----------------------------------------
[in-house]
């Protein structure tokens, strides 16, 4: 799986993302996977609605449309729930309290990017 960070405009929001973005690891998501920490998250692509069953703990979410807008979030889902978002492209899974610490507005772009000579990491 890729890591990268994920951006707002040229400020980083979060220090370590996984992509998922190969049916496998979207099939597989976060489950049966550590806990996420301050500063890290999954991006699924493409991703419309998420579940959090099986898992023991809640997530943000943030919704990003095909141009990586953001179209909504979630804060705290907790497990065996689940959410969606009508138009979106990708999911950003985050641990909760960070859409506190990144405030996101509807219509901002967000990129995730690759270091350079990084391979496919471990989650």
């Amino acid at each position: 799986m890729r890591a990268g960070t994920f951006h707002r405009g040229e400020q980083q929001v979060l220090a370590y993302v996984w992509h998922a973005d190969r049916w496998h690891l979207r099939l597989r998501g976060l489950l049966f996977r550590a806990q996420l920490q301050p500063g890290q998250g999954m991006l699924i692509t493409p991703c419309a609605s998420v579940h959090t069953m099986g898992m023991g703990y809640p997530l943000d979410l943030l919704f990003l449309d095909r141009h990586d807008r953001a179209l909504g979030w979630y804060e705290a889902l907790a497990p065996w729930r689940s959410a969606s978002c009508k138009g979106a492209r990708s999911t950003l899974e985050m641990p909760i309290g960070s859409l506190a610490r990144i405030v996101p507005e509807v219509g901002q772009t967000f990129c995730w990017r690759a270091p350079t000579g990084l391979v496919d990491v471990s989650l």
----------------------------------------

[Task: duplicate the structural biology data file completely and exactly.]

[in-house]
């Protein structure tokens, strides 16, 4: 799986993302996977609605449309729930309290990017 960070405009929001973005690891998501920490998250692509069953703990979410807008979030889902978002492209899974610490507005772009000579990491 890729890591990268994920951006707002040229400020980083979060220090370590996984992509998922190969049916496998979207099939597989976060489950049966550590806990996420301050500063890290999954991006699924493409991703419309998420579940959090099986898992023991809640997530943000943030919704990003095909141009990586953001179209909504979630804060705290907790497990065996689940959410969606009508138009979106990708999911950003985050641990909760960070859409506190990144405030996101509807219509901002967000990129995730690759270091350079990084391979496919471990989650």
């Amino acid at each position: 799986m890729r890591a990268g960070t994920f951006h707002r405009g040229e400020q980083q929001v979060l220090a370590y993302v996984w992509h998922a973005d190969r049916w496998h690891l979207r099939l597989r998501g976060l489950l049966f996977r550590a806990q996420l920490q301050p500063g890290q998250g999954m991006l699924i692509t493409p991703c419309a609605s998420v579940h959090t069953m099986g898992m023991g703990y809640p997530l943000d979410l943030l919704f990003l449309d095909r141009h990586d807008r953001a179209l909504g979030w979630y804060e705290a889902l907790a497990p065996w729930r689940s959410a969606s978002c009508k138009g979106a492209r990708s999911t950003l899974e985050m641990p909760i309290g960070s859409l506190a610490r990144i405030v996101p507005e509807v219509g901002q772009t967000f990129c995730w990017r690759a270091p350079t000579g990084l391979v496919d990491v471990s989650l």